Breast Reconstruction with Flap Procedures
A flap procedure uses your own tissue to form the shape of a breast Common types of flap procedures using abdominal tissue are the TRAM and DIEP flaps. The LD flap using back tissue may also be done. Less often, tissue may be moved to the chest from the buttocks or thigh.
These surgeries are named based on what part of the body the flap tissue is taken from.
Tissue flaps look and feel more like natural breast tissue. But flap reconstruction surgeries leave you with 2 surgical wounds. These are the chest and the site where tissue was taken.
Getting breast reconstruction surgery
Your surgeon can help you decide whether to have reconstructive surgery and what type is best for you. You might be advised to wait if now is not the best time for you (delayed reconstruction). For instance, you may be advised to wait if you need to get radiation to your chest after surgery. You may also choose to have breast reconstruction right after your cancer is removed (immediate reconstruction).
Breast reconstruction might not be an option if you smoke, have a connective tissue disease, have uncontrolled diabetes, or have circulation problems. These things can cause blood vessel problems. Healthy blood vessels are needed to support the tissue flap. Some people choose not to have breast reconstruction.
Talk with your healthcare provider about what the surgery is like and what you can expect after surgery. Be sure you know what your breast shape will look and feel like and how the donor flap site might be affected.
TRAM stands for transverse rectus abdominis myocutaneous. A TRAM flap uses stomach muscle, fat, blood vessels, and skin.
The flap is taken from the lower part of your stomach. It may be tunneled under your skin from your stomach to your chest. Or it may be cut free and moved there. The flap is then formed into the shape of a breast. The new breast shape feels soft to the touch. This surgery also makes your belly flatter and tighter, as if you had a "tummy tuck." It can also decrease the strength in your belly muscles.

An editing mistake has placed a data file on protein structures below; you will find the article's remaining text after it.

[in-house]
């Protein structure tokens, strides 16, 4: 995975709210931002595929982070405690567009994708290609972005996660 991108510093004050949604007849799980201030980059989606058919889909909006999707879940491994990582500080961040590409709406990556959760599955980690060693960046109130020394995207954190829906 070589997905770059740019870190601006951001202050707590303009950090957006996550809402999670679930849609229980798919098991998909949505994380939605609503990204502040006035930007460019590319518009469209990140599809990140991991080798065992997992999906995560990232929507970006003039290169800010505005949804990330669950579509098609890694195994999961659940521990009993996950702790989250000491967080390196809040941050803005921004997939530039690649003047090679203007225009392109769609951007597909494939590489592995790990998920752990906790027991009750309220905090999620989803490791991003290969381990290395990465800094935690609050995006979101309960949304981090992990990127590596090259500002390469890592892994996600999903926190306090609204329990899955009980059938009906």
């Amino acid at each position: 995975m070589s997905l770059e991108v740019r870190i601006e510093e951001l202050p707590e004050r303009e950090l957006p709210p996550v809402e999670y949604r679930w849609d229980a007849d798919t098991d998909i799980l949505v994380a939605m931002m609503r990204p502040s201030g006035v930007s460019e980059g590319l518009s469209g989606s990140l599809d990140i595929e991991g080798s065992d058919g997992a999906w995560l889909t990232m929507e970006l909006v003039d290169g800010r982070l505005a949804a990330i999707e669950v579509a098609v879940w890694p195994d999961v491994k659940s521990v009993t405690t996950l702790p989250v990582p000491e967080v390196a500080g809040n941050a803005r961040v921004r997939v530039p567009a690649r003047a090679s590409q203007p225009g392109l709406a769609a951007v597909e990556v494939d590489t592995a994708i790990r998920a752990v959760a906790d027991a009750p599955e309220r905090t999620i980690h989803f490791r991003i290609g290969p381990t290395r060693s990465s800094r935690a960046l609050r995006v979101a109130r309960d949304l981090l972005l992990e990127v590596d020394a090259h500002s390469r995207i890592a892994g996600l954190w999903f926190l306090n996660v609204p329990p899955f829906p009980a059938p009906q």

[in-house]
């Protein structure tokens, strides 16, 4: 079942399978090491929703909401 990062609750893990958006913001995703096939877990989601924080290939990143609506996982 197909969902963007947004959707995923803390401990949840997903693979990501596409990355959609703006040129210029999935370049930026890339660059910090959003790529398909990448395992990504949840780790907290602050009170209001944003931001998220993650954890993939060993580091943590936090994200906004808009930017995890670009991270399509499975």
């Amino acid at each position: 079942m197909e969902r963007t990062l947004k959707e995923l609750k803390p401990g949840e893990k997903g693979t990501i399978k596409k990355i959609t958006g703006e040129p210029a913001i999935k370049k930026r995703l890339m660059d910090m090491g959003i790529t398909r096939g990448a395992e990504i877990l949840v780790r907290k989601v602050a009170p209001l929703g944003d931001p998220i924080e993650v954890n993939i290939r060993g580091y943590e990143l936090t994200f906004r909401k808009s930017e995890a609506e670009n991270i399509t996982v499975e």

DIEP (deep inferior epigastric perforators) flap uses fat, skin, and blood vessels from your lower belly to rebuild your breast. No muscles are used. Since no muscles are used, DIEP flap may have a shorter recovery time. You may have less risk of losing muscle strength compared with a TRAM flap.
The LD (latissimus dorsi) flap uses muscle, fat, and skin from your upper back. The flap of skin and fat is taken from the back side of your body, over your ribs. The latissimus dorsi muscle is left attached to the flap. Then the flap is tunneled under your skin to your chest. There, it's formed into the shape of a breast. The new breast feels soft to the touch. In many cases, an implant is needed with this surgery.
Nipple reconstruction or nipple tattooing
You may be interested in nipple reconstruction or tattooing. This step is typically done several months after breast reconstruction surgery so the breasts can heal. It's rare for nipple reconstruction to be done during breast reconstruction surgery because the nipples may be positioned poorly. Nipple reconstruction surgery is usually done by a plastic surgeon as an outpatient procedure. The surgeon may use skin from the breast area where the nipple will be. The reconstructed nipple may be tattooed later to add color. You likely won't have feeling in the reconstructed nipple. It may flatten over time.
Some people choose nipple tattooing instead of nipple reconstruction surgery if they don't want another surgery or prefer the appearance of the tattoo. 3D tattooing makes a nipple that appears to have shape but is actually flat. They can also recreate the areola. The tattoo may be done by a staff member at a surgeon's office or a qualified tattoo artist. Wait until you are cleared by your surgeon to have nipple tattooing. Ask your healthcare team if they recommend a certain trained tattoo artist.
Some people may not be able to have nipple reconstruction or tattooing. This includes people who have lymphedema that involves the chest, a history of infections in the breast area, breast skin damaged by radiation, or breast skin that is thin from surgery.
Talk with your healthcare provider about what options they recommend for you. Visit the American Cancer Society at www.cancer.org or breastcancer.org for more information on nipple reconstruction or tattooing.
Risks of flap reconstruction
Any type of surgery has some risk. Some problems linked to breast reconstruction with a flap are:
Fluid collection in either surgery spot (called a seroma)
Anesthesia problems (problems with the medicines used to do the surgery)
Bruising and swelling
Scars and scar tissue under your skin
Problems at the donor site, such as muscle weakness or abdominal hernia (with TRAM flap)
Loss of the flap because of tissue death
Your surgeon will talk with you about the risks of surgery. Ask all your questions so you understand what breast reconstruction will be like during and after surgery. This way you can make the decision that's best for you.